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Williams: Cerebral palsy hasn't stopped Justin Gallegos


As a high school cross country and track coach, Darren James likes to tell his athletes that running is a metaphor for life.

James says if they can tune out that inner voice screaming for them to quit when things get difficult, or if they can get back up when they fall or shake off a bad race, they’ll forge a strength that will serve them the rest of their lives.

Yet, as a teacher, James says he’s no match for Justin Gallegos.

Justin, a 17-year-old senior distance runner for James at Hart High School in Santa Clarita, California, has cerebral palsy. His gait isn’t smooth. His motion isn’t efficient. He doesn’t have the muscle coordination most people take for granted. Even when he’s running at top speed, Justin is no match for his teammates or most of his opponents. Many times, he’s finished last. Nothing comes easy.

Yet he’s worked hard and improved consistently since Day 1 as a freshman. And that, says James, is why he’s such a wonderful teacher.

“He can sit there in front of the team and talk about the dedication you have to put in and how you fight when it gets difficult and all of those things, and when he says it, it’s like a thunderbolt strike,” says James. “It’s a lot more powerful than when you hear it from someone like me. I think the kids respond to that.

“When he’s out there, I think it’s crystal clear to them what that endeavor is, what he’s bringing to the table, what he’s doing, because they see it and they hear it every single day.”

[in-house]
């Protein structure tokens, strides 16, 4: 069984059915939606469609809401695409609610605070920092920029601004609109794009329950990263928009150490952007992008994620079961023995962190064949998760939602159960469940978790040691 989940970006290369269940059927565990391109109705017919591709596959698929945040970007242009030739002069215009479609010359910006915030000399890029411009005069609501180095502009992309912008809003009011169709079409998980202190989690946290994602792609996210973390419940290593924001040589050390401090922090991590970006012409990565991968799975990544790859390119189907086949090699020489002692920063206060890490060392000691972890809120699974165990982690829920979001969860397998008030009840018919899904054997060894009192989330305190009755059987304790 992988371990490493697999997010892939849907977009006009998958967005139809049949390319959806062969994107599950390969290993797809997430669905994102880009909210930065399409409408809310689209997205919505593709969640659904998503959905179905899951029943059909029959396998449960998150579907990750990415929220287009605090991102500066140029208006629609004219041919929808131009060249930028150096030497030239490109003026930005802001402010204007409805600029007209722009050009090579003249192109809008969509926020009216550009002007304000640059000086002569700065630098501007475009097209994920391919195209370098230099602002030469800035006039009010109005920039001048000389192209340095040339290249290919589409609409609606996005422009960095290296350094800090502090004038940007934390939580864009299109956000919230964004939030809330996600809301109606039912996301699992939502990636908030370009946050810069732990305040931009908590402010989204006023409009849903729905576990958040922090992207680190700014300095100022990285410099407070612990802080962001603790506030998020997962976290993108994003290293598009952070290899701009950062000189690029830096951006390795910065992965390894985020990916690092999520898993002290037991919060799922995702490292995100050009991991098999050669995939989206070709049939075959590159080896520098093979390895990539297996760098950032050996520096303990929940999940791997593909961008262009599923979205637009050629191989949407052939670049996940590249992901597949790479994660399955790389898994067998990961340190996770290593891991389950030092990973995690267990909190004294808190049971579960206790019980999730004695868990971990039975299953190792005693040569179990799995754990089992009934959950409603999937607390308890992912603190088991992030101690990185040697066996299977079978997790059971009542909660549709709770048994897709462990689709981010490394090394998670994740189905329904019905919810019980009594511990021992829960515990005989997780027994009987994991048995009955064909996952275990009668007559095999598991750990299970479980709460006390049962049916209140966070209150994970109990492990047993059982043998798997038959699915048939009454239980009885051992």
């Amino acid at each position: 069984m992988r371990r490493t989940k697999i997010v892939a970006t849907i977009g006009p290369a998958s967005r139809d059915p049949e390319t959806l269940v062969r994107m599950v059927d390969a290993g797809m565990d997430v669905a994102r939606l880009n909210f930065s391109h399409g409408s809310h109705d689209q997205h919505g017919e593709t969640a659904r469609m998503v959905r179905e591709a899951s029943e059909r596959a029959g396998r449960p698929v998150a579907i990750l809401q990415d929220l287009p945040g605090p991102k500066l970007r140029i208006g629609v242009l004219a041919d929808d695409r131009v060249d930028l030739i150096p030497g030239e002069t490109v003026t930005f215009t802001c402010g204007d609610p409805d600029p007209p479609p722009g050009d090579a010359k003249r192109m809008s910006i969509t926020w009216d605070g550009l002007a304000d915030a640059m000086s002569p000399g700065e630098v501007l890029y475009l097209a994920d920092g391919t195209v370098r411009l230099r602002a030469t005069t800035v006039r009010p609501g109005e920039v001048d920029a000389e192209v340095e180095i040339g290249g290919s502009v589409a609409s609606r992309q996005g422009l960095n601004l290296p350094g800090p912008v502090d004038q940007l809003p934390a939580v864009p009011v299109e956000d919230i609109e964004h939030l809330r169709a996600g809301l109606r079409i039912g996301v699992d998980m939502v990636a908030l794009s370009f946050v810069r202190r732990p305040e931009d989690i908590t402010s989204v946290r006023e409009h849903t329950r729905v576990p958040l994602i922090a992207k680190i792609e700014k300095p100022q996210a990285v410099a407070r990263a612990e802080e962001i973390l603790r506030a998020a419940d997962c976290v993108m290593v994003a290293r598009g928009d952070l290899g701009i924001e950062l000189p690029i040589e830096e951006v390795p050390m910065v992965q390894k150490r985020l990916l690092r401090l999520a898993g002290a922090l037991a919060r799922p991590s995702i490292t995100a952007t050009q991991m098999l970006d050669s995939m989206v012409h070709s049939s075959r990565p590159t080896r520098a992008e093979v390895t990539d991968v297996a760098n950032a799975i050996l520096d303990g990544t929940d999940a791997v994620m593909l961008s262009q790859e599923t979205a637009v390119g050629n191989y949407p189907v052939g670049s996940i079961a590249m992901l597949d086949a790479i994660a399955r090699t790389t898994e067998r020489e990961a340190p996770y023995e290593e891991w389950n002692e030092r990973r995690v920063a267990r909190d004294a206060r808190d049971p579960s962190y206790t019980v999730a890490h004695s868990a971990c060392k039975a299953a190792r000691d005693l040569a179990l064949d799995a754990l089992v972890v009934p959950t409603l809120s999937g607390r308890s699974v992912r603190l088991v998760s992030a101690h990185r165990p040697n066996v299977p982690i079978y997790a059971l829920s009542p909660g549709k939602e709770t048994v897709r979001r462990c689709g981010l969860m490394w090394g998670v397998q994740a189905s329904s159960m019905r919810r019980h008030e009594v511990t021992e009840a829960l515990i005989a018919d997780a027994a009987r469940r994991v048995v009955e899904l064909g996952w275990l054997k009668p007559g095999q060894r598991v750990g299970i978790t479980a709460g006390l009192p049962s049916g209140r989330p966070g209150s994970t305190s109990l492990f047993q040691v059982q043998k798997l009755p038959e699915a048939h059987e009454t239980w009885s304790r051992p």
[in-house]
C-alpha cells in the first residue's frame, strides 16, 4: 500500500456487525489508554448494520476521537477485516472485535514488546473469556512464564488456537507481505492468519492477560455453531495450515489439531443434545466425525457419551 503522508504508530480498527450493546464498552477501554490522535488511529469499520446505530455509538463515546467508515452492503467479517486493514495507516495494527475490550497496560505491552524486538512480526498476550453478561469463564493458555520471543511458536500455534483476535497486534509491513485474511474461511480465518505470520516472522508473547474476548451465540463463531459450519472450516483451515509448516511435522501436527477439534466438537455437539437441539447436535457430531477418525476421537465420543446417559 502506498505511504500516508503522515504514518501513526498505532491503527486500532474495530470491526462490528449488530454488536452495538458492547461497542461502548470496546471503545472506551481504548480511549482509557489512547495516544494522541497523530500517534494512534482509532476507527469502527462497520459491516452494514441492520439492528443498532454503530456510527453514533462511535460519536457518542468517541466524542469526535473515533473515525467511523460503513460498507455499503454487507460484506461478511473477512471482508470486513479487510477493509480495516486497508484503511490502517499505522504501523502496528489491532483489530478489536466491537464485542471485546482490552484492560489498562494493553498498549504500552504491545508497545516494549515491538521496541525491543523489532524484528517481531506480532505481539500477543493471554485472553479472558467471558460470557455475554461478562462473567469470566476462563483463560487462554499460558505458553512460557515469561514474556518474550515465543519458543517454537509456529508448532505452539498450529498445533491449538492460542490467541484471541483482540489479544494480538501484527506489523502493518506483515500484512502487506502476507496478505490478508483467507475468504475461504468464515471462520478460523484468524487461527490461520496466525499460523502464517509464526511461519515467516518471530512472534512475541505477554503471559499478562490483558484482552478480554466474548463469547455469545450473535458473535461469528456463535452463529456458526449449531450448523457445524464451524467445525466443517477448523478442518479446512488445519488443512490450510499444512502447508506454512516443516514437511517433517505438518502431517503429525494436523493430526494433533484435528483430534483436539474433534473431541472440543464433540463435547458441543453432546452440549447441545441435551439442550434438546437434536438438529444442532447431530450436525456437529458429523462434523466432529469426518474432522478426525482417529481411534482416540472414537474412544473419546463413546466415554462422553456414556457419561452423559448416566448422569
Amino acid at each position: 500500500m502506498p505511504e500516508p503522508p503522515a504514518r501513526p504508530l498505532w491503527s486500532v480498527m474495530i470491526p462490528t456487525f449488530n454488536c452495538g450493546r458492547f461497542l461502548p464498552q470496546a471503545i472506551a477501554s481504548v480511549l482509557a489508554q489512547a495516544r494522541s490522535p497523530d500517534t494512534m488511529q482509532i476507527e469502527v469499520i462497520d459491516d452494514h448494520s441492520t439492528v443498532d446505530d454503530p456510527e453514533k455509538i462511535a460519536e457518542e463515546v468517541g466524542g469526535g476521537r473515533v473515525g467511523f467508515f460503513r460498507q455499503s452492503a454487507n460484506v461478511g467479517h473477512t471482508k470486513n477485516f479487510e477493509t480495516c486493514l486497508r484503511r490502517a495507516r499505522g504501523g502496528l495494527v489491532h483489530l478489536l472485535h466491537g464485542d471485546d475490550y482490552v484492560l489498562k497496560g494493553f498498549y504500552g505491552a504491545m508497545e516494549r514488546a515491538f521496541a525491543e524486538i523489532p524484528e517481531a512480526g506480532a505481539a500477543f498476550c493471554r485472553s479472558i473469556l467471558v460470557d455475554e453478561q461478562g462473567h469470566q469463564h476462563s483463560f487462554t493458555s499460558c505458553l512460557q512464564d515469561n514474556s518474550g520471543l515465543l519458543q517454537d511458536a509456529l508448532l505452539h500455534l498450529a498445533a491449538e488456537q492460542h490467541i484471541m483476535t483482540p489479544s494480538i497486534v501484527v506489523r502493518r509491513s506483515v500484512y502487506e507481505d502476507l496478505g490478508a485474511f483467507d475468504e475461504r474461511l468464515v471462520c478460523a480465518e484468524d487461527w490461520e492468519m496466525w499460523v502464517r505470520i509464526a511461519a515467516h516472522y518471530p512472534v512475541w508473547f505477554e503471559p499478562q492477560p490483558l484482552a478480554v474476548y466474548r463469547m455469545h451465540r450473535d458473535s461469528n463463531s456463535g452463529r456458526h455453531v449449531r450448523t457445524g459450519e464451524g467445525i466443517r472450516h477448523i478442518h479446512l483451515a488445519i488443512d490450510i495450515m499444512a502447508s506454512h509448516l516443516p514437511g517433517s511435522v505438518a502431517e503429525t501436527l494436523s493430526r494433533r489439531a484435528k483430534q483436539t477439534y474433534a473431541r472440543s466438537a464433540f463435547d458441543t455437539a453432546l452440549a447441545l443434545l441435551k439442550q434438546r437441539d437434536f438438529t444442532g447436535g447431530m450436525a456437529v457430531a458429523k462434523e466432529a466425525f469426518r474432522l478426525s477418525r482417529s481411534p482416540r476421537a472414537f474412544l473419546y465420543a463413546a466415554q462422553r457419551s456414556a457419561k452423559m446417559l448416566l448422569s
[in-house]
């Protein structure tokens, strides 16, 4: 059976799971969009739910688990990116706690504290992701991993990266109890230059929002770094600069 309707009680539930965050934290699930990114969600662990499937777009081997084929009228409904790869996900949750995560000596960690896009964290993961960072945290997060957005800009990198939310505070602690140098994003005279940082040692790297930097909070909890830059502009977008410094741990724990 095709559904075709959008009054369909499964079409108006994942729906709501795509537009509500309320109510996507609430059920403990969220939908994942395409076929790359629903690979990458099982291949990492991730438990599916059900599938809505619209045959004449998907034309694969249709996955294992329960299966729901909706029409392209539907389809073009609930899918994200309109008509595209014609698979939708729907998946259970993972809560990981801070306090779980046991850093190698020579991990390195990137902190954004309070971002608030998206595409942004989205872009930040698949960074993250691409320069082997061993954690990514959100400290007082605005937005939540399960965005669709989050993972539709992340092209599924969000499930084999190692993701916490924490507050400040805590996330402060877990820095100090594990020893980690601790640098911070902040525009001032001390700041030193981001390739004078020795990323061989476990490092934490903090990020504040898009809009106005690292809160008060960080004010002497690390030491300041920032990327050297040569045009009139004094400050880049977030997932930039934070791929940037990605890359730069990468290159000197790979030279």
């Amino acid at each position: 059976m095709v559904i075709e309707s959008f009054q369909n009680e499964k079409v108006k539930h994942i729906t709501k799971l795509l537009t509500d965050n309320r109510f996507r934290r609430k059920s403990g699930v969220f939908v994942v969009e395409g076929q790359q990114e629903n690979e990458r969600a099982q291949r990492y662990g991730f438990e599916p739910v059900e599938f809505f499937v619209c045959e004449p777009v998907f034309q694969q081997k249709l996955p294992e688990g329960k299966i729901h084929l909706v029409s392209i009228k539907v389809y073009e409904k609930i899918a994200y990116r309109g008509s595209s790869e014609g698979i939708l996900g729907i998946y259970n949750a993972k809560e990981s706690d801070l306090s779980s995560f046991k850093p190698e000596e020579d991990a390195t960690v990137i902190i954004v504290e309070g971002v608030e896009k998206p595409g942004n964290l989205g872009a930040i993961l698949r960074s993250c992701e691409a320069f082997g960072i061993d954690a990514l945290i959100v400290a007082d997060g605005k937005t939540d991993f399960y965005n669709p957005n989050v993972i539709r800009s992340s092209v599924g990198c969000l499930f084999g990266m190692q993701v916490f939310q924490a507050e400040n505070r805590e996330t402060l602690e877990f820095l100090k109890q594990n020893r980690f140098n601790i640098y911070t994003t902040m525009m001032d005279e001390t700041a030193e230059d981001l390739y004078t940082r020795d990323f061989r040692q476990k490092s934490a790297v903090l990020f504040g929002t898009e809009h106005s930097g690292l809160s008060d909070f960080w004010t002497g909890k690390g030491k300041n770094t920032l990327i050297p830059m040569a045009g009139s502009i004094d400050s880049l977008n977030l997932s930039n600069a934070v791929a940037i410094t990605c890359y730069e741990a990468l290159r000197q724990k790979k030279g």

Which is why, in many races, Justin’s teammates, coaches, parents, classmates and even opponents line the race route as he approaches the finish line to cheer and shout their encouragement.

“I think that could be misinterpreted why people run out there and do that,” says James. “It’s definitely his influence and the inspiration he brings.”

It’s not out of pity for a runner with no hope of winning. It’s out of respect for one with uncommon desire.

Falling and getting back up

Justin wanted to do something athletic and be part of a team in high school. He thought about going out for football as a freshman, but his father, Brent, counseled him to try cross country.

“I don’t like to discourage him or tell him things that he can’t do,” says Brent. “I was just reluctant obviously (and said), ‘As your father I’m concerned you’re going to get hurt.'”

So the two talked to James and fellow cross country coach Larry David. Brent told them Justin had done a lot of work on the treadmill and assured them his son could run the three miles required in a cross country race, and that he would work hard. Both coaches encouraged Justin to come out.